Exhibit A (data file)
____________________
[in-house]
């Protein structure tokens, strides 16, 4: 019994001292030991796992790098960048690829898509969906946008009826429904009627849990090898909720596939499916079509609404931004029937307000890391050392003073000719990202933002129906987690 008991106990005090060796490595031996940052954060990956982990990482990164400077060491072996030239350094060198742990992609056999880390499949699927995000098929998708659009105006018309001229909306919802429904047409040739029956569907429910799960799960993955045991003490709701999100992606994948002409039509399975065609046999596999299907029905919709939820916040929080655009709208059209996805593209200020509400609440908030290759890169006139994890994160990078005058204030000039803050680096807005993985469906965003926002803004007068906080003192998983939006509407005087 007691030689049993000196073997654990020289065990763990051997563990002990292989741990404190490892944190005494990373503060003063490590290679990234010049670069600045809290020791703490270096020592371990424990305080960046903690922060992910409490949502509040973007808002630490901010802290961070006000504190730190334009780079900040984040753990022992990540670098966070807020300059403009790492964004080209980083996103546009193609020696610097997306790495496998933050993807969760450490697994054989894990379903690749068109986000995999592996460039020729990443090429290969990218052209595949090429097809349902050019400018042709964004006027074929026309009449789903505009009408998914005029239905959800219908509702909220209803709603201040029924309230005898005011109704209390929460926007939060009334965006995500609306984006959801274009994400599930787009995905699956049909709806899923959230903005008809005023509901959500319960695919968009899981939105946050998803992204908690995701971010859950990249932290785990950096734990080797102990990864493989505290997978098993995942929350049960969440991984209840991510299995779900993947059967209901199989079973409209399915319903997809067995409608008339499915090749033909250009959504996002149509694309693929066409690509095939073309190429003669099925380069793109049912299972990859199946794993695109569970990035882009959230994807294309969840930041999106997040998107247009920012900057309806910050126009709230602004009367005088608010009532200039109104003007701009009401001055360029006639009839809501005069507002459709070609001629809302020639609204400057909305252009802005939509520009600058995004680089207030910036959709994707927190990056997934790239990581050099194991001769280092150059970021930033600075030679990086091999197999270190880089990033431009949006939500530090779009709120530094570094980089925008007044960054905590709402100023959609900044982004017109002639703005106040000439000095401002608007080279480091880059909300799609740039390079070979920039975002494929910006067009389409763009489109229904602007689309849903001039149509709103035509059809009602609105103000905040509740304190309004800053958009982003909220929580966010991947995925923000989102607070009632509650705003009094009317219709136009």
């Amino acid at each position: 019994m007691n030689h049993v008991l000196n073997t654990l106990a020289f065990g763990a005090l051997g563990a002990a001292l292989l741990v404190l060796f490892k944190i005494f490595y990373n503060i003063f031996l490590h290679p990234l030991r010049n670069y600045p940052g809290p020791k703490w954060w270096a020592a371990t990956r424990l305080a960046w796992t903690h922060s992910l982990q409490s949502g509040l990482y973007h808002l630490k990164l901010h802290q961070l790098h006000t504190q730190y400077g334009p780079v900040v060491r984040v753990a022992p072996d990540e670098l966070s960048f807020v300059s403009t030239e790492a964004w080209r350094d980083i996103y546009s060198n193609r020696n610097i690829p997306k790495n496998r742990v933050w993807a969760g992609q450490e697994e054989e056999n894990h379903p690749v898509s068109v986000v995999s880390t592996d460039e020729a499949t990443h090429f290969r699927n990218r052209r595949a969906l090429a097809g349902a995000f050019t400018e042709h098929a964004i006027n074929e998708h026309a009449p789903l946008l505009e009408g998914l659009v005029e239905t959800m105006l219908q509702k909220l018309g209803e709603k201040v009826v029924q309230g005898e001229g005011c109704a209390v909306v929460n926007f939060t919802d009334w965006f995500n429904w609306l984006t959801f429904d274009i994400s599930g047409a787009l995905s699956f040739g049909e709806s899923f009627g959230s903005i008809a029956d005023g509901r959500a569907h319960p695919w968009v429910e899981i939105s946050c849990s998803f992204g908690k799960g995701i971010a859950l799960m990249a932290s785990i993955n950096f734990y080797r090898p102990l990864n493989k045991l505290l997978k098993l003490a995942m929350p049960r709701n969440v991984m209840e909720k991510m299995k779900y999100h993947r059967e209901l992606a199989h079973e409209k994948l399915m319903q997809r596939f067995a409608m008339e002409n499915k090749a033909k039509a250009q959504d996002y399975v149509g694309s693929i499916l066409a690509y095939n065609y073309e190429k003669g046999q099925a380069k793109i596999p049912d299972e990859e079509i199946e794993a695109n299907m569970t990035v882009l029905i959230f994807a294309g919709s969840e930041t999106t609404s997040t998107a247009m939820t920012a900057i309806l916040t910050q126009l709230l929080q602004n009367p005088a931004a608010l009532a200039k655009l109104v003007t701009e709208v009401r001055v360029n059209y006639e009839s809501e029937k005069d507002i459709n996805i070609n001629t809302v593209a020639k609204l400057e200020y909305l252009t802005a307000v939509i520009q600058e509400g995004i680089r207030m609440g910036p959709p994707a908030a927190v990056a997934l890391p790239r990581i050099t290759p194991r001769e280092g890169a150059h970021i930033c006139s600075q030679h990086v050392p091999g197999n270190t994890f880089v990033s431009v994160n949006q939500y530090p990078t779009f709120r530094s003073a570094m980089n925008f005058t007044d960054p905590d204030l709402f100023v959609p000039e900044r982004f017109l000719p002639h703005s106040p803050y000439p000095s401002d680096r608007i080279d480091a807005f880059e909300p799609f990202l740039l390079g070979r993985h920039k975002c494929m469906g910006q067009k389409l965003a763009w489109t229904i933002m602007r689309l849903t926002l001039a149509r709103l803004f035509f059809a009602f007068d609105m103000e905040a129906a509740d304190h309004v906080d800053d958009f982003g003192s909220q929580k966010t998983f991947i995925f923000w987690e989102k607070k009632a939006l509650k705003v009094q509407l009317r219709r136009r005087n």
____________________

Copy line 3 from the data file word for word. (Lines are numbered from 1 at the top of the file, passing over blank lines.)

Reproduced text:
């Amino acid at each position: 019994m007691n030689h049993v008991l000196n073997t654990l106990a020289f065990g763990a005090l051997g563990a002990a001292l292989l741990v404190l060796f490892k944190i005494f490595y990373n503060i003063f031996l490590h290679p990234l030991r010049n670069y600045p940052g809290p020791k703490w954060w270096a020592a371990t990956r424990l305080a960046w796992t903690h922060s992910l982990q409490s949502g509040l990482y973007h808002l630490k990164l901010h802290q961070l790098h006000t504190q730190y400077g334009p780079v900040v060491r984040v753990a022992p072996d990540e670098l966070s960048f807020v300059s403009t030239e790492a964004w080209r350094d980083i996103y546009s060198n193609r020696n610097i690829p997306k790495n496998r742990v933050w993807a969760g992609q450490e697994e054989e056999n894990h379903p690749v898509s068109v986000v995999s880390t592996d460039e020729a499949t990443h090429f290969r699927n990218r052209r595949a969906l090429a097809g349902a995000f050019t400018e042709h098929a964004i006027n074929e998708h026309a009449p789903l946008l505009e009408g998914l659009v005029e239905t959800m105006l219908q509702k909220l018309g209803e709603k201040v009826v029924q309230g005898e001229g005011c109704a209390v909306v929460n926007f939060t919802d009334w965006f995500n429904w609306l984006t959801f429904d274009i994400s599930g047409a787009l995905s699956f040739g049909e709806s899923f009627g959230s903005i008809a029956d005023g509901r959500a569907h319960p695919w968009v429910e899981i939105s946050c849990s998803f992204g908690k799960g995701i971010a859950l799960m990249a932290s785990i993955n950096f734990y080797r090898p102990l990864n493989k045991l505290l997978k098993l003490a995942m929350p049960r709701n969440v991984m209840e909720k991510m299995k779900y999100h993947r059967e209901l992606a199989h079973e409209k994948l399915m319903q997809r596939f067995a409608m008339e002409n499915k090749a033909k039509a250009q959504d996002y399975v149509g694309s693929i499916l066409a690509y095939n065609y073309e190429k003669g046999q099925a380069k793109i596999p049912d299972e990859e079509i199946e794993a695109n299907m569970t990035v882009l029905i959230f994807a294309g919709s969840e930041t999106t609404s997040t998107a247009m939820t920012a900057i309806l916040t910050q126009l709230l929080q602004n009367p005088a931004a608010l009532a200039k655009l109104v003007t701009e709208v009401r001055v360029n059209y006639e009839s809501e029937k005069d507002i459709n996805i070609n001629t809302v593209a020639k609204l400057e200020y909305l252009t802005a307000v939509i520009q600058e509400g995004i680089r207030m609440g910036p959709p994707a908030a927190v990056a997934l890391p790239r990581i050099t290759p194991r001769e280092g890169a150059h970021i930033c006139s600075q030679h990086v050392p091999g197999n270190t994890f880089v990033s431009v994160n949006q939500y530090p990078t779009f709120r530094s003073a570094m980089n925008f005058t007044d960054p905590d204030l709402f100023v959609p000039e900044r982004f017109l000719p002639h703005s106040p803050y000439p000095s401002d680096r608007i080279d480091a807005f880059e909300p799609f990202l740039l390079g070979r993985h920039k975002c494929m469906g910006q067009k389409l965003a763009w489109t229904i933002m602007r689309l849903t926002l001039a149509r709103l803004f035509f059809a009602f007068d609105m103000e905040a129906a509740d304190h309004v906080d800053d958009f982003g003192s909220q929580k966010t998983f991947i995925f923000w987690e989102k607070k009632a939006l509650k705003v009094q509407l009317r219709r136009r005087n």